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Potential use of surface-assisted LIBS for determination of strontium in wines

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Abstract

Laser-induced breakdown spectroscopy (LIBS) is a well-established technique for elemental analysis and has been widely used for qualitative and quantitative analysis of different solid samples. LIBS is also well-known for not requiring sample preparation, but the analysis of liquids is actually a great challenge. In the present work, a novel approach of elemental analysis of liquids with an organic matrix has been performed, to the best of our knowledge, making a liquid-to-solid matrix conversion by drying wine samples on aluminum and silicon wafers, which have demonstrated an increase in the analytical performance of LIBS. A red wine from Slovakia (not blended with any other variety or wine from other regions or adulterants) was prepared according to the procedure consisting of drying 2 ml of wine dropped on a solid wafer having a flat surface area of about 25cm2. Surface-assisted LIBS in combination with the conversion of liquid into solid avoids the difficulties and limitations of working with liquid samples by LIBS, improving the limit of detection (LOD), repeatability, and sensitivity. The quantification of strontium (Sr) has been realized by addition of the known concentration of SrCl2·6H2O in wine before the drying process. Sr is an important element among those usually used as markers for identification of the soils on which the vines grow. Two ionic (407.771 nm and 421.552 nm) and two neutral (460.733 nm and 481.188 nm) Sr lines were used to plot the calibration curves in order to study the LODs and the matrix effects for the analysis of Sr in the tested wines and for different wafer materials. This direct surface-assisted LIBS measuring method has been successfully applied for the determination of Sr in a red wine sample from Slovakia, and the obtained results with two kinds of substrates (Al and Si) were compared. Finally, a validation sample has been employed to test the accuracy of the established calibration curves.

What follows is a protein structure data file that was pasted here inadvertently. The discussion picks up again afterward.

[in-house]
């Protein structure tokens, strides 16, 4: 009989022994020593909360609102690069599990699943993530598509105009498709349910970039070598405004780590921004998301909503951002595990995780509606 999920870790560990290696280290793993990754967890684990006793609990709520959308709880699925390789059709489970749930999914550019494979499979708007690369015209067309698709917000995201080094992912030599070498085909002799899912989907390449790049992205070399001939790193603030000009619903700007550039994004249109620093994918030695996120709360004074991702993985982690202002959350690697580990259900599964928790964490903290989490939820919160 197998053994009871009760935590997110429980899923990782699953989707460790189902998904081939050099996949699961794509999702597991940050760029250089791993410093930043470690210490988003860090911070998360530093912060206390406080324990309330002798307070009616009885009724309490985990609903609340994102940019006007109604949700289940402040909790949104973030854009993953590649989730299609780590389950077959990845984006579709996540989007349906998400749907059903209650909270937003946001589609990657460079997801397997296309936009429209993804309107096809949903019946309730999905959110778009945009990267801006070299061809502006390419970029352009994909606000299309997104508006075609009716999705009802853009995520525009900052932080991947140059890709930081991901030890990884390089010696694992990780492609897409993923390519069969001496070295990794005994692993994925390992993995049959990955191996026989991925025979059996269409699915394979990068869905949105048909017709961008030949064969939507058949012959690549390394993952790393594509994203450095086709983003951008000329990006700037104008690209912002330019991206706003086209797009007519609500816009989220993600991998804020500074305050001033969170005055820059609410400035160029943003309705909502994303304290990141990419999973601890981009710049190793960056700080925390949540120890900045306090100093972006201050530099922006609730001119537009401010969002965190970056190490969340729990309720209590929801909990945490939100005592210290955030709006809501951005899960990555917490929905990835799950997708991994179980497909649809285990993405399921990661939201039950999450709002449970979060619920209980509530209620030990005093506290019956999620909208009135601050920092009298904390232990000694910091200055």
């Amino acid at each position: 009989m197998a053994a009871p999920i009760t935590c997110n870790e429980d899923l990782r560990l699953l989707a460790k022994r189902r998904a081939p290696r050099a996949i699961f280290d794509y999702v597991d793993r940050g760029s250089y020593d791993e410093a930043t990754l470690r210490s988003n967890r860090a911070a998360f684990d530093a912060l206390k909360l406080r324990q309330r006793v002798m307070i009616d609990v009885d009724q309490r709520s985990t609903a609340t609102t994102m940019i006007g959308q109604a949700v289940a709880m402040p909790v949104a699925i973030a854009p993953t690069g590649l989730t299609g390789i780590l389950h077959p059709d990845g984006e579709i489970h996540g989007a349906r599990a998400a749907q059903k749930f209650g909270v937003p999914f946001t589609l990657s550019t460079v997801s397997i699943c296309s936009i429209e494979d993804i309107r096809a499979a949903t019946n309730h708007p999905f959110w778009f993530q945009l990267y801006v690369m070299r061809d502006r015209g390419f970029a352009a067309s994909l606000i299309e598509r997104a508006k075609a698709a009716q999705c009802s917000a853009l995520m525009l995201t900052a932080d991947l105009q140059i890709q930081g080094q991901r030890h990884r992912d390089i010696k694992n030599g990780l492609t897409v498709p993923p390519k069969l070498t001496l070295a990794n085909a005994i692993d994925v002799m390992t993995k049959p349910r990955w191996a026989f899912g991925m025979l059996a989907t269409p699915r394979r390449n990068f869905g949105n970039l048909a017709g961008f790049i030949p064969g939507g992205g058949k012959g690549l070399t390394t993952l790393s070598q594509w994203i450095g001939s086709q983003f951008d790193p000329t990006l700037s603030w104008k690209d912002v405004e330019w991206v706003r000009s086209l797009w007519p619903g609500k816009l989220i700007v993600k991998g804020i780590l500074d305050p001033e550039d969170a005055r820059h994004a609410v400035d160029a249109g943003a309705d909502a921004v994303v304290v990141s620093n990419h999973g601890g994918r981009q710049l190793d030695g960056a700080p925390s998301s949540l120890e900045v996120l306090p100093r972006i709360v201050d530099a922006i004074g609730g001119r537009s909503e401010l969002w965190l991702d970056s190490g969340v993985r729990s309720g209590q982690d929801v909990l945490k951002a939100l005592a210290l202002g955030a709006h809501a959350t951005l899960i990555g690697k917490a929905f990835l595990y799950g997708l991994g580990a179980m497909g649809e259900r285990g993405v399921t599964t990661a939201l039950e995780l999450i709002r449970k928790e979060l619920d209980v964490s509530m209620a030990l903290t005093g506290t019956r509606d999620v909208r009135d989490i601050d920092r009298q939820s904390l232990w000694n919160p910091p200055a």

© 2018 Optical Society of America

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